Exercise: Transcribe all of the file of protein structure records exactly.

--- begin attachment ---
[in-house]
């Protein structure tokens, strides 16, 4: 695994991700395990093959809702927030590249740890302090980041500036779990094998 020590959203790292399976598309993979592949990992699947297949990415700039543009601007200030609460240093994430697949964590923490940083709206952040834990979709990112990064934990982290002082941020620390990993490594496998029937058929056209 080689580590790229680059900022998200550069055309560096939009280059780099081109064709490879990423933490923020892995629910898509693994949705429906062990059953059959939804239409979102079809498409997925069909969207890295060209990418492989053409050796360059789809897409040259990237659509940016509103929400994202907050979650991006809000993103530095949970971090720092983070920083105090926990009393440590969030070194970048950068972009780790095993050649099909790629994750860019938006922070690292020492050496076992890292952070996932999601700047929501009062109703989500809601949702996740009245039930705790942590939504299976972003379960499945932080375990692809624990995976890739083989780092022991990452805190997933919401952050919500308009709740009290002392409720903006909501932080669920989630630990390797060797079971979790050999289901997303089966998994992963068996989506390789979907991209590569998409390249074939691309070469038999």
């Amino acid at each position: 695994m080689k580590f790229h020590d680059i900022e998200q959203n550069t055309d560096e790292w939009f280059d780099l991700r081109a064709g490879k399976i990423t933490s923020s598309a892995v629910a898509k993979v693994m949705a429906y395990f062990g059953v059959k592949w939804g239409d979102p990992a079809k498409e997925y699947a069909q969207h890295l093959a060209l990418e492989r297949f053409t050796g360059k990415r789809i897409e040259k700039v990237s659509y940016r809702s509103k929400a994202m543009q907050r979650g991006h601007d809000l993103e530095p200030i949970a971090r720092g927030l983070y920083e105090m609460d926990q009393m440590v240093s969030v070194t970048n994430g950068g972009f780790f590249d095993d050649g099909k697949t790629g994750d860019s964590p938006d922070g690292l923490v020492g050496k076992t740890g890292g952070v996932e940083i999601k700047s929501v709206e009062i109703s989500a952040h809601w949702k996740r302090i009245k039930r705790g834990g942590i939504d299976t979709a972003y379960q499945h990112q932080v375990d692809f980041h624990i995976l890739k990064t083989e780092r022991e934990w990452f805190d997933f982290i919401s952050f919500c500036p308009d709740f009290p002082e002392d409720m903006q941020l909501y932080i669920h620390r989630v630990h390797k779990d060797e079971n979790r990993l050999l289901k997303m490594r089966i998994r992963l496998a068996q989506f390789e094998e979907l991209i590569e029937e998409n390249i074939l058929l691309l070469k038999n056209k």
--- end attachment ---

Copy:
[in-house]
């Protein structure tokens, strides 16, 4: 695994991700395990093959809702927030590249740890302090980041500036779990094998 020590959203790292399976598309993979592949990992699947297949990415700039543009601007200030609460240093994430697949964590923490940083709206952040834990979709990112990064934990982290002082941020620390990993490594496998029937058929056209 080689580590790229680059900022998200550069055309560096939009280059780099081109064709490879990423933490923020892995629910898509693994949705429906062990059953059959939804239409979102079809498409997925069909969207890295060209990418492989053409050796360059789809897409040259990237659509940016509103929400994202907050979650991006809000993103530095949970971090720092983070920083105090926990009393440590969030070194970048950068972009780790095993050649099909790629994750860019938006922070690292020492050496076992890292952070996932999601700047929501009062109703989500809601949702996740009245039930705790942590939504299976972003379960499945932080375990692809624990995976890739083989780092022991990452805190997933919401952050919500308009709740009290002392409720903006909501932080669920989630630990390797060797079971979790050999289901997303089966998994992963068996989506390789979907991209590569998409390249074939691309070469038999």
């Amino acid at each position: 695994m080689k580590f790229h020590d680059i900022e998200q959203n550069t055309d560096e790292w939009f280059d780099l991700r081109a064709g490879k399976i990423t933490s923020s598309a892995v629910a898509k993979v693994m949705a429906y395990f062990g059953v059959k592949w939804g239409d979102p990992a079809k498409e997925y699947a069909q969207h890295l093959a060209l990418e492989r297949f053409t050796g360059k990415r789809i897409e040259k700039v990237s659509y940016r809702s509103k929400a994202m543009q907050r979650g991006h601007d809000l993103e530095p200030i949970a971090r720092g927030l983070y920083e105090m609460d926990q009393m440590v240093s969030v070194t970048n994430g950068g972009f780790f590249d095993d050649g099909k697949t790629g994750d860019s964590p938006d922070g690292l923490v020492g050496k076992t740890g890292g952070v996932e940083i999601k700047s929501v709206e009062i109703s989500a952040h809601w949702k996740r302090i009245k039930r705790g834990g942590i939504d299976t979709a972003y379960q499945h990112q932080v375990d692809f980041h624990i995976l890739k990064t083989e780092r022991e934990w990452f805190d997933f982290i919401s952050f919500c500036p308009d709740f009290p002082e002392d409720m903006q941020l909501y932080i669920h620390r989630v630990h390797k779990d060797e079971n979790r990993l050999l289901k997303m490594r089966i998994r992963l496998a068996q989506f390789e094998e979907l991209i590569e029937e998409n390249i074939l058929l691309l070469k038999n056209k």